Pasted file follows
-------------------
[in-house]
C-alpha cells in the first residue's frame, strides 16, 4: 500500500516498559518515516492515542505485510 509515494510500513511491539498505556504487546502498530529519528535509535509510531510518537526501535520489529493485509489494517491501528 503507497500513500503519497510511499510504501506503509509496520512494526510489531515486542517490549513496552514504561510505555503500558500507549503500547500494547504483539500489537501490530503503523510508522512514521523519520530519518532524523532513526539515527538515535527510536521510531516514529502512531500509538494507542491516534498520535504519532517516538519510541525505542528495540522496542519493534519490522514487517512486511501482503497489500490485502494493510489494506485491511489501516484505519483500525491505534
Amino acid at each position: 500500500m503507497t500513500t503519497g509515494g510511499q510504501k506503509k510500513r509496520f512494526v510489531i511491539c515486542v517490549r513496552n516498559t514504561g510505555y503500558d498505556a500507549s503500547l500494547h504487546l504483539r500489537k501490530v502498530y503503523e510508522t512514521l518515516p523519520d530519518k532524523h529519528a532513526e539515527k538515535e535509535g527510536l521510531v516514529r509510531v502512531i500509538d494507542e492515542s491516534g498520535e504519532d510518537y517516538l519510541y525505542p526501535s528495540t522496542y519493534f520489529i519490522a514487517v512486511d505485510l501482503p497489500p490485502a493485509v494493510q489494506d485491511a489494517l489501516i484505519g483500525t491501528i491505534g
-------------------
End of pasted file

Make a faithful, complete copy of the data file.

[in-house]
C-alpha cells in the first residue's frame, strides 16, 4: 500500500516498559518515516492515542505485510 509515494510500513511491539498505556504487546502498530529519528535509535509510531510518537526501535520489529493485509489494517491501528 503507497500513500503519497510511499510504501506503509509496520512494526510489531515486542517490549513496552514504561510505555503500558500507549503500547500494547504483539500489537501490530503503523510508522512514521523519520530519518532524523532513526539515527538515535527510536521510531516514529502512531500509538494507542491516534498520535504519532517516538519510541525505542528495540522496542519493534519490522514487517512486511501482503497489500490485502494493510489494506485491511489501516484505519483500525491505534
Amino acid at each position: 500500500m503507497t500513500t503519497g509515494g510511499q510504501k506503509k510500513r509496520f512494526v510489531i511491539c515486542v517490549r513496552n516498559t514504561g510505555y503500558d498505556a500507549s503500547l500494547h504487546l504483539r500489537k501490530v502498530y503503523e510508522t512514521l518515516p523519520d530519518k532524523h529519528a532513526e539515527k538515535e535509535g527510536l521510531v516514529r509510531v502512531i500509538d494507542e492515542s491516534g498520535e504519532d510518537y517516538l519510541y525505542p526501535s528495540t522496542y519493534f520489529i519490522a514487517v512486511d505485510l501482503p497489500p490485502a493485509v494493510q489494506d485491511a489494517l489501516i484505519g483500525t491501528i491505534g